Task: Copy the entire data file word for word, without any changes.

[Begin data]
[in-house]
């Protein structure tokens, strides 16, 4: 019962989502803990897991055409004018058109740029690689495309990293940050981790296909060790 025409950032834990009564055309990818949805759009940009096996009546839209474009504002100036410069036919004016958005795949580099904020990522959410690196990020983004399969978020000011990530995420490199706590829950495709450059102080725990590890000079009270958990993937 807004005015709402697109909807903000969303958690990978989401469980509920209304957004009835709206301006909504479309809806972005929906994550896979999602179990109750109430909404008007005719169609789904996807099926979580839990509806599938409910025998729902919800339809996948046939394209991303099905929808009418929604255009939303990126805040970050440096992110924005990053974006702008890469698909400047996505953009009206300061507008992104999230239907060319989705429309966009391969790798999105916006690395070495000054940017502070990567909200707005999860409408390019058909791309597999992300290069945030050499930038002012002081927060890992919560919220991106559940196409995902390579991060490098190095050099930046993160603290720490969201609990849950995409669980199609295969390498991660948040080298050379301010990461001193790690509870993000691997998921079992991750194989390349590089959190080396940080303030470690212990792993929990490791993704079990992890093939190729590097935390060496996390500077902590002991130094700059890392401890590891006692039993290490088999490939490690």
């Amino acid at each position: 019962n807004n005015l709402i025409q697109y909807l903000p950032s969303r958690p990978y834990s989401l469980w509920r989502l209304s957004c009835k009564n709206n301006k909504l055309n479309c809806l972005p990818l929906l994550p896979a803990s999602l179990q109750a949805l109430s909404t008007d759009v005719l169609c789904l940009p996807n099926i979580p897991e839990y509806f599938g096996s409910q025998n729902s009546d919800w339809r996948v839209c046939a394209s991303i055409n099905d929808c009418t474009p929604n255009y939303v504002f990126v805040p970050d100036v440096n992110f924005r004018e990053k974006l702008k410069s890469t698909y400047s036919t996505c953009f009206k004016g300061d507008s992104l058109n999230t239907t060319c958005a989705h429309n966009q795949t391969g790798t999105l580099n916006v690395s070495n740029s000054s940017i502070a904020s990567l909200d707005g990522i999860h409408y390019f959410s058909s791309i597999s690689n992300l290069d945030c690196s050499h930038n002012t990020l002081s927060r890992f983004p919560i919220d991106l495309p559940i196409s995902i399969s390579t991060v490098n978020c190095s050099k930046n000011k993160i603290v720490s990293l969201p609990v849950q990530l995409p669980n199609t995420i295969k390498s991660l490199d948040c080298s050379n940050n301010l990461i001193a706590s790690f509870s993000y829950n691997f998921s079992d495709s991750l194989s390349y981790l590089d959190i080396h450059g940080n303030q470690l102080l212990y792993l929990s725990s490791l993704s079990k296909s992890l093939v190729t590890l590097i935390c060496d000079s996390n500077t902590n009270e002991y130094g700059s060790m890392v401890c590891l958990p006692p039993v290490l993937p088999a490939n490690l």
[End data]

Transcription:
[in-house]
């Protein structure tokens, strides 16, 4: 019962989502803990897991055409004018058109740029690689495309990293940050981790296909060790 025409950032834990009564055309990818949805759009940009096996009546839209474009504002100036410069036919004016958005795949580099904020990522959410690196990020983004399969978020000011990530995420490199706590829950495709450059102080725990590890000079009270958990993937 807004005015709402697109909807903000969303958690990978989401469980509920209304957004009835709206301006909504479309809806972005929906994550896979999602179990109750109430909404008007005719169609789904996807099926979580839990509806599938409910025998729902919800339809996948046939394209991303099905929808009418929604255009939303990126805040970050440096992110924005990053974006702008890469698909400047996505953009009206300061507008992104999230239907060319989705429309966009391969790798999105916006690395070495000054940017502070990567909200707005999860409408390019058909791309597999992300290069945030050499930038002012002081927060890992919560919220991106559940196409995902390579991060490098190095050099930046993160603290720490969201609990849950995409669980199609295969390498991660948040080298050379301010990461001193790690509870993000691997998921079992991750194989390349590089959190080396940080303030470690212990792993929990490791993704079990992890093939190729590097935390060496996390500077902590002991130094700059890392401890590891006692039993290490088999490939490690």
């Amino acid at each position: 019962n807004n005015l709402i025409q697109y909807l903000p950032s969303r958690p990978y834990s989401l469980w509920r989502l209304s957004c009835k009564n709206n301006k909504l055309n479309c809806l972005p990818l929906l994550p896979a803990s999602l179990q109750a949805l109430s909404t008007d759009v005719l169609c789904l940009p996807n099926i979580p897991e839990y509806f599938g096996s409910q025998n729902s009546d919800w339809r996948v839209c046939a394209s991303i055409n099905d929808c009418t474009p929604n255009y939303v504002f990126v805040p970050d100036v440096n992110f924005r004018e990053k974006l702008k410069s890469t698909y400047s036919t996505c953009f009206k004016g300061d507008s992104l058109n999230t239907t060319c958005a989705h429309n966009q795949t391969g790798t999105l580099n916006v690395s070495n740029s000054s940017i502070a904020s990567l909200d707005g990522i999860h409408y390019f959410s058909s791309i597999s690689n992300l290069d945030c690196s050499h930038n002012t990020l002081s927060r890992f983004p919560i919220d991106l495309p559940i196409s995902i399969s390579t991060v490098n978020c190095s050099k930046n000011k993160i603290v720490s990293l969201p609990v849950q990530l995409p669980n199609t995420i295969k390498s991660l490199d948040c080298s050379n940050n301010l990461i001193a706590s790690f509870s993000y829950n691997f998921s079992d495709s991750l194989s390349y981790l590089d959190i080396h450059g940080n303030q470690l102080l212990y792993l929990s725990s490791l993704s079990k296909s992890l093939v190729t590890l590097i935390c060496d000079s996390n500077t902590n009270e002991y130094g700059s060790m890392v401890c590891l958990p006692p039993v290490l993937p088999a490939n490690l």